If I had a nickel for everyone who has told me over the years they would like a job at Aquascape, I might finally now have enough for a semester at the local community college. That’s not for a lack of nickels, mind you, but more so the skyrocketing cost of higher education! Simply put, the current approach of dumping the high cost of a higher education today into the lap of students (and their parents!) is an unsustainable model, especially given that College itself is not necessarily providing you with the “skills” to land a desirable job in the end.
We just hired Michael, a summer intern who is currently pursuing a degree in Environmental Science from the University of Michigan. As hard as it might be for a grad from Ohio State—Michigan’s chief intercollegiate rival—to admit, Michigan is truly one of the finest higher learning institutions in America, if not the world today. For the right to earn that degree now though, it will cost this young man and his family over $200,000, when it’s all said and done.
Here’s the real kicker, though. Michael didn’t land his internship with me because of what he was studying in school or even the prestigious university he was attending. Instead, he landed a summer job with my company because he picked up the phone, set up an appointment to see me, and then proceeded to blow us away in the interview!
Do you know how rare it is in today’s college-age generation to see someone have a clear vision of what they want, start taking action toward its achievement and then having the ability to back it up all the way to its fulfillment?!
Rocket science? Apparently!
In full disclosure, and a nod to how it works in the real world, this young man and I had a connection. I was friends with his mother back in both high school and college (scary!). I had met him once before, six years previously, when his mom brought him by Aqualand for a visit. He was wide-eyed and enthusiastic when I gave him a tour of the place. I liked him. When he left, I even gave him one of my pet turtles to take home. Hah!
I guess that visit made an impression on him; too, because he told his mom he’d like to work for me someday. Six years later, he took the initiative to pick up the phone and place the crucial call.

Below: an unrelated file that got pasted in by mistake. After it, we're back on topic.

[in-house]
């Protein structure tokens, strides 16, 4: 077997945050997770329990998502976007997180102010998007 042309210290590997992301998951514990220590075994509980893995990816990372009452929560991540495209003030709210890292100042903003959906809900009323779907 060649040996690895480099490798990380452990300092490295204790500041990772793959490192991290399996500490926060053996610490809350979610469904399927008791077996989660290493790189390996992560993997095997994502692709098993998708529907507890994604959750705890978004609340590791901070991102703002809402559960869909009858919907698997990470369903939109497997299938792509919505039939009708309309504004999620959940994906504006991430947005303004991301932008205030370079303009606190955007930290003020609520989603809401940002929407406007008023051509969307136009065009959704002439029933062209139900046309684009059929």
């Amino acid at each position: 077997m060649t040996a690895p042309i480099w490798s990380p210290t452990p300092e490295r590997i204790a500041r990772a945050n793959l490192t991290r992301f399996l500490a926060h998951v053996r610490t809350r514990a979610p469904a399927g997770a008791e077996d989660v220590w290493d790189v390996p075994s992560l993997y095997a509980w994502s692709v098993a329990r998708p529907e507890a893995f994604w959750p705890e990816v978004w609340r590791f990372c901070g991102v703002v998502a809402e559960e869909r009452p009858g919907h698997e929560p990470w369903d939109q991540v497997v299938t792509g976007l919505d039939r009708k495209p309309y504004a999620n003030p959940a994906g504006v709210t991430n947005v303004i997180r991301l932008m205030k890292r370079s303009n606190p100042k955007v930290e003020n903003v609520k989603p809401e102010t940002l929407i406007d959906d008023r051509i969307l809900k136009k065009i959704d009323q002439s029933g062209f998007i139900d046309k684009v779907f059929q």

When he came to my office for the interview, Michael made an immediate and positive impression. He looked me in the eye, smiled, and shook my hand firmly.
Mind you, the last time I saw Michael, he was a 14-year-old boy. The man standing in front of me was now a peer, albeit much my junior. Over lunch, he effortlessly conversed with me about a variety of topics, asking me almost as many questions as I was asking him.
Wow! (Are you starting to see a pattern here?!)
After lunch, knowing he had played high school soccer, I asked him if he wanted to play soccer with me and the guys in the warehouse. Not only did he jump at the chance to do so, he proceeded to hold his own and even score two goals, as well!
It was becoming increasingly apparent to me that, unlike most 20-something’s (and sadly, many 30-, 40-, or 50-somethings), Michael was very comfortable in his own skin.
Before he left, I introduced Michael to the HR Manager, thanked him for his interest in our business, wished him luck and said goodbye. Nobody gets offered a job at Aquascape just by impressing me (like anyone, and maybe even more so, I can sometimes be fooled), and certainly not because I knew that person’s mother.
But you do land an opportunity at Aquascape by being proactive, personable and comfortable in your own skin.
I wonder how many of those traits Michael learned at school versus outside the classroom?!
I learned more about the importance and value of being proactive, personable and comfortable in my own skin by being a member of a fraternity and living, playing and serving with my fraternity’s 80 other guys, than I did in any college class I ever took. Through playing sports, I also got to practice developing these traits while experiencing firsthand what leadership looked like and what creating a winning culture felt like.
Back then it only cost my parents $50k to send me away to school to grow up. (And that was for the six glorious years it took me to earn my undergrad degree. Hah!)
Someday, Michael told me, he has a dream of being an entrepreneur. Certainly what he learned earning his degree from the University of Michigan won’t hurt his chances to succeed on his own. But something tells me the traits that will be far more valuable for Michael’s success in business—and certainly in life—won’t have necessarily come from what he’s learning in the classroom.
Continuing to be proactive, personable and comfortable in his own skin, though, is bound to take him places. It already has!